And this is now the big problem with science. Not only is it being infiltrated by woke ideology to an extent I would have thought impossible, but now that ideology is considered as an essential part of science itself. This is why activists feel empowered to tweak and change scientific truth if it doesn’t comport with their beliefs. One example of this is the pervasive insistence that animals have more than two sexes. (They don’t.) If you can’t see your ideology instantiated in nature, you must find a way to force nature into the Procrustean bed of your ideology.

And you make ideological criteria piggyback on scientific merit. I wonder if the Donath family is down with the new rules. (They’ve also added DEI statements as requirements for other GSA awards.)

Annie Ernaux nabs Nobel for Literature; nobody won our contest

October 6, 2022 • 7:36 am

The 2022 Nobel Prize for Literature has been awarded to French writer (and literature professor) Annie Ernaux, already laden with awards. I’d never heard of her, and those who informed me of this award hadn’t, either. I wondered if her books haven’t been translated into English, but it turns out that many of them have been, including The Yearsmentioned by the NYT below.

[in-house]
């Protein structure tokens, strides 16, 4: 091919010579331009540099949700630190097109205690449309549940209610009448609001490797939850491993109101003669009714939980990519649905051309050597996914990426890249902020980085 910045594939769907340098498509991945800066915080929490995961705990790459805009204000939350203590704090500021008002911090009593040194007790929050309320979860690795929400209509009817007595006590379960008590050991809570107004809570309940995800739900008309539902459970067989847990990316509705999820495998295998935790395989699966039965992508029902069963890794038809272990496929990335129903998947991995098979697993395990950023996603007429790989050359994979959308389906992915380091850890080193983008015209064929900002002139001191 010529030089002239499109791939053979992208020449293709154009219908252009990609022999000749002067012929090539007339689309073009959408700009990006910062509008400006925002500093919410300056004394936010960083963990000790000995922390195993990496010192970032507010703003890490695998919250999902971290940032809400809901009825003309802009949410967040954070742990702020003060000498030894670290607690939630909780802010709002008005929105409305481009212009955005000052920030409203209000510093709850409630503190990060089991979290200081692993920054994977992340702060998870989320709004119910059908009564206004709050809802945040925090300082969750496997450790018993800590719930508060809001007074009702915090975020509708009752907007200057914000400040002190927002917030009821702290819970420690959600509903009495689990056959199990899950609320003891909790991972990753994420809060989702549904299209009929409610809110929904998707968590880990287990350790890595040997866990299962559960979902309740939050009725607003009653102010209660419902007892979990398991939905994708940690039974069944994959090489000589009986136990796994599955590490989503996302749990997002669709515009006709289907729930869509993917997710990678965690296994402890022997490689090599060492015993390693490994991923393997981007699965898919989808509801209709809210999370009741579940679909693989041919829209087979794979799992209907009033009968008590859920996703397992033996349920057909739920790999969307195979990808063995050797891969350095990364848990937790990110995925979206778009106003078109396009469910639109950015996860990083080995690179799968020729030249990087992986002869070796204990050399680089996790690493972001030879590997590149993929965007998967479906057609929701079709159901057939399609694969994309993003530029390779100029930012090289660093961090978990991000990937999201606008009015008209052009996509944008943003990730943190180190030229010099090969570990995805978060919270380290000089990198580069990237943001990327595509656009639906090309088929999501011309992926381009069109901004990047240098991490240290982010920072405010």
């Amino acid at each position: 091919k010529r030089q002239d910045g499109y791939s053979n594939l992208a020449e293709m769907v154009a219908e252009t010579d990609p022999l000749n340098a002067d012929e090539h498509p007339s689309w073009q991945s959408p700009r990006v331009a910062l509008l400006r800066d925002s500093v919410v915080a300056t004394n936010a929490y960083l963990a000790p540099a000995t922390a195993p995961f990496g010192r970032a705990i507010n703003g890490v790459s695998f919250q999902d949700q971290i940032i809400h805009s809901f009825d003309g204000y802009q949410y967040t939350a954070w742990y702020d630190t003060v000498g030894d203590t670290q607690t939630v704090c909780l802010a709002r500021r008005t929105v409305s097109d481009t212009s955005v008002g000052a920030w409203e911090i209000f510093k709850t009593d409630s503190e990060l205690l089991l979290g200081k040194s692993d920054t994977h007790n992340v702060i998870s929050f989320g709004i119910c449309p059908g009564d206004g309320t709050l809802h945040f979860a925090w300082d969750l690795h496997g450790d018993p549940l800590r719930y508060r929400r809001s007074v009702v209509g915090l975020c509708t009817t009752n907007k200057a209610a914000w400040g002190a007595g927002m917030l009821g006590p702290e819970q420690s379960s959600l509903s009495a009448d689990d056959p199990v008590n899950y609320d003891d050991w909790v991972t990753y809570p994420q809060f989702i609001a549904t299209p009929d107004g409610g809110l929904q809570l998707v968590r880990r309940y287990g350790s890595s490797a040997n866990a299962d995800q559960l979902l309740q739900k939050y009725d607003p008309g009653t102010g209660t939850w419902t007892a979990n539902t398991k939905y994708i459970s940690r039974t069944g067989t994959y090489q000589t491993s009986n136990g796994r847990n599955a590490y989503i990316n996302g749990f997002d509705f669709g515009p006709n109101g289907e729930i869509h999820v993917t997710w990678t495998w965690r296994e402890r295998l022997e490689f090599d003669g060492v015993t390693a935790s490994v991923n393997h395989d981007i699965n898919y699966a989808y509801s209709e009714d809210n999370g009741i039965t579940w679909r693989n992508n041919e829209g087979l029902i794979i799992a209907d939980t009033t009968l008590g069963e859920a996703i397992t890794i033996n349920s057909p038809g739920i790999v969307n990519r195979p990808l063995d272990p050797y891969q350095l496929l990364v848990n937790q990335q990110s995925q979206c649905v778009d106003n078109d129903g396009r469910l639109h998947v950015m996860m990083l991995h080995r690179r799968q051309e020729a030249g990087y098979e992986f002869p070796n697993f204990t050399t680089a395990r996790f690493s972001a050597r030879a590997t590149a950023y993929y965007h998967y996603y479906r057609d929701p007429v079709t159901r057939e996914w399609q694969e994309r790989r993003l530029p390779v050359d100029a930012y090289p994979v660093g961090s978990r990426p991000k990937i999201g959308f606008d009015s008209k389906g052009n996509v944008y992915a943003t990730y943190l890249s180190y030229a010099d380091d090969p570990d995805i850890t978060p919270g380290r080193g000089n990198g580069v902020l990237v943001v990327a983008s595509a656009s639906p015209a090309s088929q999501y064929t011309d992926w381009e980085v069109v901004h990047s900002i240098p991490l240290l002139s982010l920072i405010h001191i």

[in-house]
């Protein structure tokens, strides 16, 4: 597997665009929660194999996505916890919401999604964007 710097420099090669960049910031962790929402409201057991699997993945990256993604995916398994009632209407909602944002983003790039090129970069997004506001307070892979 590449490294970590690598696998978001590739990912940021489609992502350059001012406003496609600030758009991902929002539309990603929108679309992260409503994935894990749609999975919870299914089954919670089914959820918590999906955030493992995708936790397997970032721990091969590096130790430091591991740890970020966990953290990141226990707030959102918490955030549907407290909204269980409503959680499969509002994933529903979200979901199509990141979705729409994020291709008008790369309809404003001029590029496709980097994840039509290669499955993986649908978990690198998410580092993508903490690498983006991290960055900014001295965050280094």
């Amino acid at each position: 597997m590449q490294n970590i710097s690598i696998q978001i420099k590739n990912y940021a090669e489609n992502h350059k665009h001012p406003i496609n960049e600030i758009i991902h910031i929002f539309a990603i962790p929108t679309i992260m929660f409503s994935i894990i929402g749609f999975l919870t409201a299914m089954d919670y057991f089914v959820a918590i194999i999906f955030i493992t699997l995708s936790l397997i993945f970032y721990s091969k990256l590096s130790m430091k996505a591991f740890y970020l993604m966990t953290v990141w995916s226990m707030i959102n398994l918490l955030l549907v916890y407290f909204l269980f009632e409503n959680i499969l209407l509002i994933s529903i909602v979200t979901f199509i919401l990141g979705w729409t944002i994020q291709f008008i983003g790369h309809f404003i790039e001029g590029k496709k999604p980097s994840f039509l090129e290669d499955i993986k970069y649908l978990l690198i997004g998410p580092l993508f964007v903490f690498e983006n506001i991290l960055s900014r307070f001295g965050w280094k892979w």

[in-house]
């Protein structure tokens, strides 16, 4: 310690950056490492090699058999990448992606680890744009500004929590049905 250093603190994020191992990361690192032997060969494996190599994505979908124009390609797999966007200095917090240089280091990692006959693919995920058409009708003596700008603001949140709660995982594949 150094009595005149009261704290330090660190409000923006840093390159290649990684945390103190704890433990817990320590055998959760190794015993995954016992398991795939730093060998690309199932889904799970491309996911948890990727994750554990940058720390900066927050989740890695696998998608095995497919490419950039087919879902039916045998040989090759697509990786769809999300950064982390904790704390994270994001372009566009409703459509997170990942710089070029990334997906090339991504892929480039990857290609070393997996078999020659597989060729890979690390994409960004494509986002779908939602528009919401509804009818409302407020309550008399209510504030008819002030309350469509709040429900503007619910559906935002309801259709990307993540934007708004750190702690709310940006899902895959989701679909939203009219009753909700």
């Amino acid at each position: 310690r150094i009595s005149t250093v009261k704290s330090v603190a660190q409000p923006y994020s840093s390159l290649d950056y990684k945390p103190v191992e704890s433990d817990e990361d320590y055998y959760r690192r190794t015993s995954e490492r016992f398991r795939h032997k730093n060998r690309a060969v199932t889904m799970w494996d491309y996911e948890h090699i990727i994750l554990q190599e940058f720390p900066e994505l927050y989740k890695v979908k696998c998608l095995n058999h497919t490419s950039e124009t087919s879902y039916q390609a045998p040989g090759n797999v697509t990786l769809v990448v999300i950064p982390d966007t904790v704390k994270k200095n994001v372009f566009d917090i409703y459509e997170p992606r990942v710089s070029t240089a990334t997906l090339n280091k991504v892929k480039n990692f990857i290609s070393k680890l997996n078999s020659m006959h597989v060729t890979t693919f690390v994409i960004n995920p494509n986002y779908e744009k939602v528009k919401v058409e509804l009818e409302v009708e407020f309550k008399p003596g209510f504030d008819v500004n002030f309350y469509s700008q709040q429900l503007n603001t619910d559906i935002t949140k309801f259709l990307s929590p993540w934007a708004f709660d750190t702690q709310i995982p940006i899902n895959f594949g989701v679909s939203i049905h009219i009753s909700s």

Nobody guessed her in our October 4 contest, so the losing streak there continues, despite people being asked to guess just one winner. Many guessed Salman Rushdie, and I agree that he deserves a Nobel, but the  Committee surely knows what would happen if he was given that prize. But if that’s the reason he hasn’t won, they are cowards.

At any rate, it’s time for you  literature mavens to give Ernaux a try.

Here’s the announcement from the Swedish Academy (click to read):

The citation and press releases are very short, saying just this:

The Nobel Prize in Literature for 2022 is awarded to the French author Annie Ernaux “for the courage and clinical acuity with which she uncovers the roots, estrangements and collective restraints of personal memory”.